| Anyone for lunch? Audio DesignLine Blog 8/29/2005 Post a comment Bleep,bleep bleep. Cell phones are everywhere. And so are their annunciators. Unfortunately many cell phone users haven't read "Miss Manners" on cell phone etiquette.
Corporation plays a heavy hand Blog 8/29/2005 Post a comment Several weeks ago, the communications trade press revealed that Cisco Systems Inc. had taken unprecedented measures to keep certain security flaws involving buffer overflows from being discussed at a Black Hat Conference in Las Vegas.
Digital home's still a tough sell Blog 8/29/2005 Post a comment I've secretly been in the employ of Intel and Microsoft for the past three years. My mission is to proselytize the digital home, and I've been working like a bugger to get my friends on board.
Remember Bill Joy's Fear? Programmable Logic DesignLine Blog 8/25/2005 Post a comment So, I know you're going to increasingly be experiencing the joy of designing FPGAs into the zoomiest applications. News is coming out fast and furious regarding that fact and I'm very excited as well.
Simulation expands Industrial Control DesignLine Blog 8/25/2005 Post a comment One of for designers of complex systems like production lines, perhaps one of the most important payoffs from Moore’s Law is the ability to examine a complete design before casting it into a prototype.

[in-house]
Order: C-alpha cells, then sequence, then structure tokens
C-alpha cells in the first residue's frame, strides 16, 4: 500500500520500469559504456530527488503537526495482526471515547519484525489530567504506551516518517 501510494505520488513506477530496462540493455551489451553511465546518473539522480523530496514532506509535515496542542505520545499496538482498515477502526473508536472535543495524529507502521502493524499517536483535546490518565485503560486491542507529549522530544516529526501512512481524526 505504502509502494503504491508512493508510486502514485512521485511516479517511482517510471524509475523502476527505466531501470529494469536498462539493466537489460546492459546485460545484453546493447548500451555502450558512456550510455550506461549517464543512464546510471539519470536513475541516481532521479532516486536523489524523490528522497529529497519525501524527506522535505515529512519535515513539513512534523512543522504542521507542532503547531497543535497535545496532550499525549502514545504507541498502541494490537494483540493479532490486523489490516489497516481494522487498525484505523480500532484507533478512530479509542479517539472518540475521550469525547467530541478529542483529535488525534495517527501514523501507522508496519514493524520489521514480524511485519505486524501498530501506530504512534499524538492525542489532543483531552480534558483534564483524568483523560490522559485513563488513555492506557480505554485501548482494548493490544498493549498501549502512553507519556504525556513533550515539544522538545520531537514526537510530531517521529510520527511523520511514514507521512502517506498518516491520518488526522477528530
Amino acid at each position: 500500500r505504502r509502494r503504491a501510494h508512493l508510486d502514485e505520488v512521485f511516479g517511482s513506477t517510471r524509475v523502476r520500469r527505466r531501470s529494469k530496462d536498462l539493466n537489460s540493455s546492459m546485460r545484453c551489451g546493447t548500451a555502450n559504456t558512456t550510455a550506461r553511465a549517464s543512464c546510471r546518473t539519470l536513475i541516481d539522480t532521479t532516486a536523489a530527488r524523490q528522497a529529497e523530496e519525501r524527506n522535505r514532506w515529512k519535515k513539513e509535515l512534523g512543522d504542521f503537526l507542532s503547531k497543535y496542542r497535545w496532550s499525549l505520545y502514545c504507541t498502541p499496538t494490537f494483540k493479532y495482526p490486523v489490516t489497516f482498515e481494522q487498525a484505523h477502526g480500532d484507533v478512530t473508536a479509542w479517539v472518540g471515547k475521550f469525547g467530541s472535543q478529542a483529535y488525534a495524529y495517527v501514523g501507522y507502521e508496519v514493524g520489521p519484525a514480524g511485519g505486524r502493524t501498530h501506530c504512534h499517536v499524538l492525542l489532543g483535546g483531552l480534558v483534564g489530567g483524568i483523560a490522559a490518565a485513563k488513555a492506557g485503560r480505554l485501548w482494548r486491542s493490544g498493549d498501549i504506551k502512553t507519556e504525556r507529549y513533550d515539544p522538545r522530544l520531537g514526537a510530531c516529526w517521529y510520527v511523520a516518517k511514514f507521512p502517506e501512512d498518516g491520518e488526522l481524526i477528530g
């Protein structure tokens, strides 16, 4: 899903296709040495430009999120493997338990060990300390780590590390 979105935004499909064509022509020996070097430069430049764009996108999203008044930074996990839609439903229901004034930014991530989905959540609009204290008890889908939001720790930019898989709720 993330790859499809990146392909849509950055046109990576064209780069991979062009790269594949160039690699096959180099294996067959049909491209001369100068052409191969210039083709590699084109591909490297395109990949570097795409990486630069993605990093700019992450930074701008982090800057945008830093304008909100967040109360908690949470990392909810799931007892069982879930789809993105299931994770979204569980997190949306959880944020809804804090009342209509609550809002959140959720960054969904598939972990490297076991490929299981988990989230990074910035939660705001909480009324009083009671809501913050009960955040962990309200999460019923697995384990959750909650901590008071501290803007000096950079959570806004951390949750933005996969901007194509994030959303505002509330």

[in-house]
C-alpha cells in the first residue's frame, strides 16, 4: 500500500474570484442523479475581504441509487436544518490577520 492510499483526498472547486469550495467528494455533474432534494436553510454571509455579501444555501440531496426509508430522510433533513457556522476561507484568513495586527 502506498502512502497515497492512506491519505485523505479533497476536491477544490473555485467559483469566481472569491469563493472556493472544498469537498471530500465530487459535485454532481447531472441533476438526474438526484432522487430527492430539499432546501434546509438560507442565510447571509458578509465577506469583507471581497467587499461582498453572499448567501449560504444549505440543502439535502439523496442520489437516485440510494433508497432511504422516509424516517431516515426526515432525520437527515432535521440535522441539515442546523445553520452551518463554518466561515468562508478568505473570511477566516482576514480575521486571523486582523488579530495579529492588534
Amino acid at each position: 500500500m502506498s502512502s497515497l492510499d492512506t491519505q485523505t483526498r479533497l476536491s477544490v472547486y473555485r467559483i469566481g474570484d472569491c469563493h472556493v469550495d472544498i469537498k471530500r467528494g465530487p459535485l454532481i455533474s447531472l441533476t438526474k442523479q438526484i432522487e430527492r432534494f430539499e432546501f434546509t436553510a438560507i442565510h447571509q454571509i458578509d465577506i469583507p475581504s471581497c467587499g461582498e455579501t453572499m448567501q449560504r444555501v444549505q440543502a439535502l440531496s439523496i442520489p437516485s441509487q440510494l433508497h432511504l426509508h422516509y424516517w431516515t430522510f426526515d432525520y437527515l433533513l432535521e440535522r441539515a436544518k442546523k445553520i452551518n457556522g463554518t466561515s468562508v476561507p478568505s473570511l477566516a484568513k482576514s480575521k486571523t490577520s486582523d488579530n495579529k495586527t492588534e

Thwarting IP Hackers Programmable Logic DesignLine Blog 8/24/2005 Post a comment Seldom do companies write complete articles to answer my Blogs. This week, Actel did. Last week I asked, "Given Actel's announcement this week (Actel Turns Security up a Notch) of secure in-system programmability based on 128-bit AES encryption, it made me just a bit curious as to where are programmable device security breaches to date?"
Medieval audio Audio DesignLine Blog 8/24/2005 Post a comment Medieval audio? What can possibly be learned from old technology? Quite a lot it turns out.
Too good to be true, but why not shown? Blog 8/24/2005 Post a comment The difference amplifier circuit seemed to work well; it was nice and linear in fact. But there was something not quite right: There would be attenuation at certain frequencies. Not very much, but troublesome nonetheless. It had something to do with balancing the resistors in the compensation loop, Bill Klein concluded. Watch him go to work on "A Call We Took Last Week."
Coast to coast power Power DesignLine Blog 8/22/2005 Post a comment Trade shows are powering up in September and you won't want to miss out on discussions, technical sessions, and how-to seminars presented at two of the important events to kick-off the back to school season.
Wow? Or same old, same old? Blog 8/22/2005 Post a comment As backers of the competing next-generation DVD formats, Blu-ray and HD-DVD, ratchet up their marketing debate each insisting their content-protection scheme kicks the other guy's butt you can't fault innocent bystanders (and the press) for covering their ears and asking, "Who cares?"
Collision of sound Audio DesignLine Blog 8/21/2005 Post a comment Home theater provides wonderful sound and an incredible entertainment experience. But there's plenty of room for conflict.
Audio for the deaf? Audio DesignLine Blog 8/18/2005 Post a comment There’s lot that can be done to aid our hearing impaired friends while maintaining great audio for the rest of us. It just takes a little thought and planning.